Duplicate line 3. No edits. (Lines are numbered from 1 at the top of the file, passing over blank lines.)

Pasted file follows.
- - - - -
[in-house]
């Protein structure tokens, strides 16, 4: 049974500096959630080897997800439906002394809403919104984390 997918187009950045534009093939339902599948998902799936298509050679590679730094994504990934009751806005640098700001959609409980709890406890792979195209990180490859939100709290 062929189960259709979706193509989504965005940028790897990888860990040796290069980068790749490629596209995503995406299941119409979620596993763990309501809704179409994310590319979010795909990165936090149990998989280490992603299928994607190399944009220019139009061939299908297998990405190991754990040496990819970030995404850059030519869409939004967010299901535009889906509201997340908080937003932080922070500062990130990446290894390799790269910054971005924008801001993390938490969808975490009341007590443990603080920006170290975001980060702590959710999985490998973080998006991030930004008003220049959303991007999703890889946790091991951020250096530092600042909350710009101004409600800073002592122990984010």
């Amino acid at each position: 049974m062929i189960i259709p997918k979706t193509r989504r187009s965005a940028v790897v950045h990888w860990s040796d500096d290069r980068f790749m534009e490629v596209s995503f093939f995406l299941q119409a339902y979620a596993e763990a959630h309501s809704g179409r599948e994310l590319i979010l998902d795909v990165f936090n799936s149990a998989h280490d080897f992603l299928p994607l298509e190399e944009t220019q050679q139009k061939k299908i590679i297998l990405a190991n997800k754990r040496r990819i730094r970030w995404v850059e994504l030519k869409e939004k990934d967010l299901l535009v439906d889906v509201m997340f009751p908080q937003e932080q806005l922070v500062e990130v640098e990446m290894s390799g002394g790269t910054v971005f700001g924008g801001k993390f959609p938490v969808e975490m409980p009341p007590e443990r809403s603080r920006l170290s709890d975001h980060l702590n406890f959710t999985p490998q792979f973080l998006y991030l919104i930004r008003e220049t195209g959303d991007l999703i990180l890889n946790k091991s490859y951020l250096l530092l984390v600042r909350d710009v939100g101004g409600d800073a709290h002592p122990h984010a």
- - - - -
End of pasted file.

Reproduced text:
């Amino acid at each position: 049974m062929i189960i259709p997918k979706t193509r989504r187009s965005a940028v790897v950045h990888w860990s040796d500096d290069r980068f790749m534009e490629v596209s995503f093939f995406l299941q119409a339902y979620a596993e763990a959630h309501s809704g179409r599948e994310l590319i979010l998902d795909v990165f936090n799936s149990a998989h280490d080897f992603l299928p994607l298509e190399e944009t220019q050679q139009k061939k299908i590679i297998l990405a190991n997800k754990r040496r990819i730094r970030w995404v850059e994504l030519k869409e939004k990934d967010l299901l535009v439906d889906v509201m997340f009751p908080q937003e932080q806005l922070v500062e990130v640098e990446m290894s390799g002394g790269t910054v971005f700001g924008g801001k993390f959609p938490v969808e975490m409980p009341p007590e443990r809403s603080r920006l170290s709890d975001h980060l702590n406890f959710t999985p490998q792979f973080l998006y991030l919104i930004r008003e220049t195209g959303d991007l999703i990180l890889n946790k091991s490859y951020l250096l530092l984390v600042r909350d710009v939100g101004g409600d800073a709290h002592p122990h984010a």